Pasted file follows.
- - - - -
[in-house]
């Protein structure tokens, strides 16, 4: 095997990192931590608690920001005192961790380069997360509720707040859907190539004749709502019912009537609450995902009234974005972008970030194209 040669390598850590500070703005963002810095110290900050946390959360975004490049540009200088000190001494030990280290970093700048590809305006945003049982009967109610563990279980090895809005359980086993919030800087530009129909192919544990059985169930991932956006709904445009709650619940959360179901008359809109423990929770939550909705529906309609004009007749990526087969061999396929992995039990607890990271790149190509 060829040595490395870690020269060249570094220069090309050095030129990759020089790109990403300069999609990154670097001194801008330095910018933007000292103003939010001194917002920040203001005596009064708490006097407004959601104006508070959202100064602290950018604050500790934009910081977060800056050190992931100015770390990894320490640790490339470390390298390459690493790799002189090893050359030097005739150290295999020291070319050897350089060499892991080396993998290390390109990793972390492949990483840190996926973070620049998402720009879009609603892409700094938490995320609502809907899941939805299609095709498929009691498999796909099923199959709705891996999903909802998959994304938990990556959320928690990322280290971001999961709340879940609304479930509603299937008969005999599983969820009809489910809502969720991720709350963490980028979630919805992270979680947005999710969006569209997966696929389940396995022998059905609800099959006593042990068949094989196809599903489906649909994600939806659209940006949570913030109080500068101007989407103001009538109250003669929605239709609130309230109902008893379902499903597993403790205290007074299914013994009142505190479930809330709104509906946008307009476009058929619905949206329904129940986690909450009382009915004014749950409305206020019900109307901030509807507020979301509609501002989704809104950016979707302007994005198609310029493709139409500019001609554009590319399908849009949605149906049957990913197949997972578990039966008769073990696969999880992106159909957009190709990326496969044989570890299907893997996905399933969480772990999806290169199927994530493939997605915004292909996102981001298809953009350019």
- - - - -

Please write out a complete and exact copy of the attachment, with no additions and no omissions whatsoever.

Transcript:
[in-house]
């Protein structure tokens, strides 16, 4: 095997990192931590608690920001005192961790380069997360509720707040859907190539004749709502019912009537609450995902009234974005972008970030194209 040669390598850590500070703005963002810095110290900050946390959360975004490049540009200088000190001494030990280290970093700048590809305006945003049982009967109610563990279980090895809005359980086993919030800087530009129909192919544990059985169930991932956006709904445009709650619940959360179901008359809109423990929770939550909705529906309609004009007749990526087969061999396929992995039990607890990271790149190509 060829040595490395870690020269060249570094220069090309050095030129990759020089790109990403300069999609990154670097001194801008330095910018933007000292103003939010001194917002920040203001005596009064708490006097407004959601104006508070959202100064602290950018604050500790934009910081977060800056050190992931100015770390990894320490640790490339470390390298390459690493790799002189090893050359030097005739150290295999020291070319050897350089060499892991080396993998290390390109990793972390492949990483840190996926973070620049998402720009879009609603892409700094938490995320609502809907899941939805299609095709498929009691498999796909099923199959709705891996999903909802998959994304938990990556959320928690990322280290971001999961709340879940609304479930509603299937008969005999599983969820009809489910809502969720991720709350963490980028979630919805992270979680947005999710969006569209997966696929389940396995022998059905609800099959006593042990068949094989196809599903489906649909994600939806659209940006949570913030109080500068101007989407103001009538109250003669929605239709609130309230109902008893379902499903597993403790205290007074299914013994009142505190479930809330709104509906946008307009476009058929619905949206329904129940986690909450009382009915004014749950409305206020019900109307901030509807507020979301509609501002989704809104950016979707302007994005198609310029493709139409500019001609554009590319399908849009949605149906049957990913197949997972578990039966008769073990696969999880992106159909957009190709990326496969044989570890299907893997996905399933969480772990999806290169199927994530493939997605915004292909996102981001298809953009350019």